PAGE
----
NPR logo

Need A Career? Try Making Gelato

  • Download
  • <iframe src="https://www.npr.org/player/embed/169305332/169305358" width="100%" height="290" frameborder="0" scrolling="no" title="NPR embedded audio player">
  • Transcript
Need A Career? Try Making Gelato

Business

Need A Career? Try Making Gelato

Need A Career? Try Making Gelato

  • Download
  • <iframe src="https://www.npr.org/player/embed/169305332/169305358" width="100%" height="290" frameborder="0" scrolling="no" title="NPR embedded audio player">
  • Transcript

Gelato University in Bologna, Italy, teaches students the art of making Gelato — Italy's creamier version of ice cream. The week-long course costs about $1,200 but it comes with a $1,200 coupon toward the purchase of a gelato maker. The school has more than 6,000 students a year.

STEVE INSKEEP, HOST:

Now today's last word in business is more of a scream - ice cream.

High school seniors anxious about the high cost of college might consider an alternative. Gelato University in Bologna, Italy, teaches students the art of making gelato, Italy's creamier version of ice cream, of course. The week-long course costs about $1,200 but it comes with a $1,200 coupon toward the purchase of a gelato maker. The university, so called, has more than 6,000 students a year. And more than 15 percent of them do end up buying equipment. If there's anything that can survive a tough economy, it's ice cream.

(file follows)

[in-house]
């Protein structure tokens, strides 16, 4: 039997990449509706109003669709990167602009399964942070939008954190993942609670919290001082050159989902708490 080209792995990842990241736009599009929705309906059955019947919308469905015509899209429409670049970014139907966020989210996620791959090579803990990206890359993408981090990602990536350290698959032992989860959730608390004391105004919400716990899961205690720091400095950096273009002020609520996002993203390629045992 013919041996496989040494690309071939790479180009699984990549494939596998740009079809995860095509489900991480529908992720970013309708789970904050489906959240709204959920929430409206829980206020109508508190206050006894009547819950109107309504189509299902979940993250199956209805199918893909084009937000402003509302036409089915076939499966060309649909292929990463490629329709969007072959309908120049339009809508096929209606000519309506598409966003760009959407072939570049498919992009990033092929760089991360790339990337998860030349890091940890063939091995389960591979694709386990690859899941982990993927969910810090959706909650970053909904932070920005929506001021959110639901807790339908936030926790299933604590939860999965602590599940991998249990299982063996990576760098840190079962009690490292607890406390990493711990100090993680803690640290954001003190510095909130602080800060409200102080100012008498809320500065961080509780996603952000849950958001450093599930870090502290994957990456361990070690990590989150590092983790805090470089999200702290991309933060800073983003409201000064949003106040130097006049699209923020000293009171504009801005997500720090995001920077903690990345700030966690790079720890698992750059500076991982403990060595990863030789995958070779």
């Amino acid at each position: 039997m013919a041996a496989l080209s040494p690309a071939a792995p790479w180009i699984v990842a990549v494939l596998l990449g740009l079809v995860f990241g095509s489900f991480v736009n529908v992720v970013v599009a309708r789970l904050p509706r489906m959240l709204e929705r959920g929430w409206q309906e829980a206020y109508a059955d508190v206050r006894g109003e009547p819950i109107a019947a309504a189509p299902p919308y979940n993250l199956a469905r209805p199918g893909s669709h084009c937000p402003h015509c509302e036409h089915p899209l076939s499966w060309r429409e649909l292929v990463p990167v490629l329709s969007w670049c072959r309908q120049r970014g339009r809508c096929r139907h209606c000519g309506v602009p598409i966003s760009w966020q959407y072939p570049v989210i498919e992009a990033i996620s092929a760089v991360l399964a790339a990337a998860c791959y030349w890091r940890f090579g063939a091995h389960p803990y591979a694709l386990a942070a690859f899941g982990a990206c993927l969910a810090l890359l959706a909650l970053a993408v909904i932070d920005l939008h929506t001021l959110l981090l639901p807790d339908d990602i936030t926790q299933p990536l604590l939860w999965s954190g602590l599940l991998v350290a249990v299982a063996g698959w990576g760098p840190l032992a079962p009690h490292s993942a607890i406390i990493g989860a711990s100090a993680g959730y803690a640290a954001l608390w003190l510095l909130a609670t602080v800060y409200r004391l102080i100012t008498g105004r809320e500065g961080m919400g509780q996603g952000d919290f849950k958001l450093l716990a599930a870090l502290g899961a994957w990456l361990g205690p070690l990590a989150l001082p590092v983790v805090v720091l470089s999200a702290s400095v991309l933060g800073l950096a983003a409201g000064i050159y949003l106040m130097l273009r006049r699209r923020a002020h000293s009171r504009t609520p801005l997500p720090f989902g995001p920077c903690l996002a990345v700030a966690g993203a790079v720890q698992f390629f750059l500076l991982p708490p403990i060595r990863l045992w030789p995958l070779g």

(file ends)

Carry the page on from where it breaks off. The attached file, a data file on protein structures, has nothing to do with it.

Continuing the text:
That's the business news on MORNING EDITION from NPR News. I'm Steve Inskeep.

DAVID GREENE, HOST:

And I'm David Greene.

Copyright © 2013 NPR. All rights reserved. Visit our website terms of use and permissions pages at www.npr.org for further information.

NPR transcripts are created on a rush deadline by Verb8tm, Inc., an NPR contractor, and produced using a proprietary transcription process developed with NPR. This text may not be in its final form and may be updated or revised in the future. Accuracy and availability may vary. The authoritative record of NPR’s programming is the audio record.

We no longer support commenting on NPR.org stories, but you can find us every day on Facebook, Twitter, email, and many other platforms. Learn more or contact us.